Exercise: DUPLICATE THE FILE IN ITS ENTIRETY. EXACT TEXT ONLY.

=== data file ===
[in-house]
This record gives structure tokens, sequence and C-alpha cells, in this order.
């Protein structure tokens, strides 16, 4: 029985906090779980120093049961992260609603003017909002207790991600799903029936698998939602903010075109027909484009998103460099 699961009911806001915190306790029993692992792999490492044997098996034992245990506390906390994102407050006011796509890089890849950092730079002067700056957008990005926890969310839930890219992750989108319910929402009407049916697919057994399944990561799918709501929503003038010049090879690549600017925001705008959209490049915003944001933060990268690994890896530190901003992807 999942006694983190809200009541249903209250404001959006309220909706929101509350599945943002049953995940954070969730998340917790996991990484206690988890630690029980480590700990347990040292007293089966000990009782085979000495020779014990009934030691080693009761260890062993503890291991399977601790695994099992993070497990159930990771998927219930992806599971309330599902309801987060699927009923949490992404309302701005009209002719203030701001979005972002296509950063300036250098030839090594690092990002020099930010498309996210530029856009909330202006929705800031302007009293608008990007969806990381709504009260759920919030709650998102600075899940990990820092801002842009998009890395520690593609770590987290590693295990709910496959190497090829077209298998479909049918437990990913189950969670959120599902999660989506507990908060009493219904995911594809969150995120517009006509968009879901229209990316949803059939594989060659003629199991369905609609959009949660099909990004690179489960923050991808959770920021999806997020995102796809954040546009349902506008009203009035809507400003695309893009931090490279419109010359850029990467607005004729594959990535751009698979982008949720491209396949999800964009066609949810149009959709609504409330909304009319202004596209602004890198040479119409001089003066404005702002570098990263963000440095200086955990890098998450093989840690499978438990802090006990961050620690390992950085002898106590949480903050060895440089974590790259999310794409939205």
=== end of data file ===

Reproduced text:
[in-house]
This record gives structure tokens, sequence and C-alpha cells, in this order.
């Protein structure tokens, strides 16, 4: 029985906090779980120093049961992260609603003017909002207790991600799903029936698998939602903010075109027909484009998103460099 699961009911806001915190306790029993692992792999490492044997098996034992245990506390906390994102407050006011796509890089890849950092730079002067700056957008990005926890969310839930890219992750989108319910929402009407049916697919057994399944990561799918709501929503003038010049090879690549600017925001705008959209490049915003944001933060990268690994890896530190901003992807 999942006694983190809200009541249903209250404001959006309220909706929101509350599945943002049953995940954070969730998340917790996991990484206690988890630690029980480590700990347990040292007293089966000990009782085979000495020779014990009934030691080693009761260890062993503890291991399977601790695994099992993070497990159930990771998927219930992806599971309330599902309801987060699927009923949490992404309302701005009209002719203030701001979005972002296509950063300036250098030839090594690092990002020099930010498309996210530029856009909330202006929705800031302007009293608008990007969806990381709504009260759920919030709650998102600075899940990990820092801002842009998009890395520690593609770590987290590693295990709910496959190497090829077209298998479909049918437990990913189950969670959120599902999660989506507990908060009493219904995911594809969150995120517009006509968009879901229209990316949803059939594989060659003629199991369905609609959009949660099909990004690179489960923050991808959770920021999806997020995102796809954040546009349902506008009203009035809507400003695309893009931090490279419109010359850029990467607005004729594959990535751009698979982008949720491209396949999800964009066609949810149009959709609504409330909304009319202004596209602004890198040479119409001089003066404005702002570098990263963000440095200086955990890098998450093989840690499978438990802090006990961050620690390992950085002898106590949480903050060895440089974590790259999310794409939205």